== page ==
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Abstract or Description
Women on the frontline of efforts to end violence and secure a just peace seldom record their experiences, activities and insights – as generally there is no time or, perhaps, they do not have formal education that would help them record their stories. The Women PeaceMakers Program is a selective program for leaders who want to document, share and build upon their unique peacemaking stories. Selected peacemakers join the IPJ for an eight-week residency.
Women PeaceMakers are paired with a Peace Writer to document in written form their story of living in conflict and building peace in their communities and nations. The peacemakers’ stories are also documented on film by the IPJ’s partner organization Sun & Moon Vision Productions. While in residence at the institute, Women PeaceMakers give presentations on their work and the situation in their home countries to the university and San Diego communities.
Palwasha Kakar serves as a deputy minister in the Ministry of Women’s Affairs for the government of Afghanistan. Prior to this, Kakar served as program manager in the eastern regional office of the Afghanistan Independent Human Rights Commission (AIHRC) in Jalalabad, Nangarhar Province, where she worked toward the protection, promotion and defense of the rights of the Afghan people with a particular focus on women.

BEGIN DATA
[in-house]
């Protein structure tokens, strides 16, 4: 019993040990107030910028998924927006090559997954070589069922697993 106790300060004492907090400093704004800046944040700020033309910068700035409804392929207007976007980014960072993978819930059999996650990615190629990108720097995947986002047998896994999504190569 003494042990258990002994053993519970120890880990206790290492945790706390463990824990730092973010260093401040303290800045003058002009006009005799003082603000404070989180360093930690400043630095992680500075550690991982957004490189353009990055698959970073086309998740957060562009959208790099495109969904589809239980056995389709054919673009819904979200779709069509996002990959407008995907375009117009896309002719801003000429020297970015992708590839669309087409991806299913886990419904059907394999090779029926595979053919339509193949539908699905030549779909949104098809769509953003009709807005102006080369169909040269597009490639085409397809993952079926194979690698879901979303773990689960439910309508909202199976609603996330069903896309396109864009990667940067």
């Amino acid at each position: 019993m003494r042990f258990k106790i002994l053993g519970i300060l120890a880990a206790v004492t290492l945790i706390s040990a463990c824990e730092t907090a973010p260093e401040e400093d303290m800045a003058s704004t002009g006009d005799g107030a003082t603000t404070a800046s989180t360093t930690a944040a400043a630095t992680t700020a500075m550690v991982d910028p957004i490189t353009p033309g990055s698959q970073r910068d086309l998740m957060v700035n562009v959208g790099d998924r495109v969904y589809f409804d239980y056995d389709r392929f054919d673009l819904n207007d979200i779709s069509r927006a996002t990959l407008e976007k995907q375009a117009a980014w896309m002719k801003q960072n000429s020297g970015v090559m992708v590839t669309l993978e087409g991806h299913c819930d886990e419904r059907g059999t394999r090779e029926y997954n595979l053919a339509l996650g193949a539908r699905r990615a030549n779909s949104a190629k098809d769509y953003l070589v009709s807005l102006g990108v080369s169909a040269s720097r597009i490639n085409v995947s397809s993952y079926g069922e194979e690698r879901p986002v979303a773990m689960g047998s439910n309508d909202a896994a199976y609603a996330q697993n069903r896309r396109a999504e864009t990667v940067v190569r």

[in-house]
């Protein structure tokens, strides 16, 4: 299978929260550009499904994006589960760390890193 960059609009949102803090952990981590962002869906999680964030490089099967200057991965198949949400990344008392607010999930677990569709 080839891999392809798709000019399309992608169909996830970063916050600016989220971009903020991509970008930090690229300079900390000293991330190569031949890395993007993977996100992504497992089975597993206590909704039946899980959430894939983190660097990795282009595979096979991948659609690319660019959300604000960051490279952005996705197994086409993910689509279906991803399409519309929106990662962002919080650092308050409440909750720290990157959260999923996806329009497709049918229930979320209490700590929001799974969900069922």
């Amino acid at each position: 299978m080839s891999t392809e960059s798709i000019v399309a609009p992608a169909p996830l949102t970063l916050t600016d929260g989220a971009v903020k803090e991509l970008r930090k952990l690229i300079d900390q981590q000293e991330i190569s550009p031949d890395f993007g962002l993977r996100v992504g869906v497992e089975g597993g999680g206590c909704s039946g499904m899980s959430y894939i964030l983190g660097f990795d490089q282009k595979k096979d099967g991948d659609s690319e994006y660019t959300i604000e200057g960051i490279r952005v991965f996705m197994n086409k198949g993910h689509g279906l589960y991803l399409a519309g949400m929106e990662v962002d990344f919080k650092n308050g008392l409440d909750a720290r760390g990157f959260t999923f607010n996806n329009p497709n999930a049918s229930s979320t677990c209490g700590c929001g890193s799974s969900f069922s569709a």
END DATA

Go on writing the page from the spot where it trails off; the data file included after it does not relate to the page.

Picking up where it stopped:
Born to an educated family in eastern Afghanistan, Kakar graduated from the faculty of social sciences at Kabul University and became a teacher. Throughout much of the 1980s and 1990s, Kakar and her family were displaced because of the Soviet occupation or fighting among the Mujahedeen. When public teaching became impossible, she joined a United Nations Children’s Fund (UNICEF) program working as a social mobilizer and trainer. She went on to create the only home school for girls in the eastern zone during the time of the Taliban. Because of her activities, her husband was briefly jailed and her family later forced into exile in Pakistan. Back in Afghanistan in 2001, Kakar served again as a UNICEF trainer, this time in the western city of Herat, and created the first council of women in the city. For the AIHRC, Kakar served as women’s rights officer and program manager, documenting human rights violations and calling on the government of Afghanistan, Taliban insurgents and international forces to respect and uphold the rights of Afghan citizens.
In her post in the ministry, Kakar has been seeking ways to surmount the challenging patriarchal norms which prevail throughout the nation. With 64 women currently holding seats within parliament, Kakar is battling tokenism and pushing for effective, transformative leadership to ensure that the rights of Afghan women are ingrained within governmental policy. Her work to ascertain the status of Afghan women in remote regions of the country has placed her in life-threatening situations, yet she asserts that the voices of the female population will be heard. Additionally, through this post, Kakar is working toward the creation of environments in which Afghan women may have some reprieve from the constant discrimination and violence they face because of their sex, and is seeking to institutionalize the abolition of violence against women.
peacebuilding, Women PeaceMakers, Afghanistan
Peace and Conflict Studies
Digital USD Citation
Farrell, Heather, "Cradled in Her Arms: Stories of the Life and Work of Palwasha Kakar of Afghanistan" (2006). Kroc IPJ Research and Resources. 56.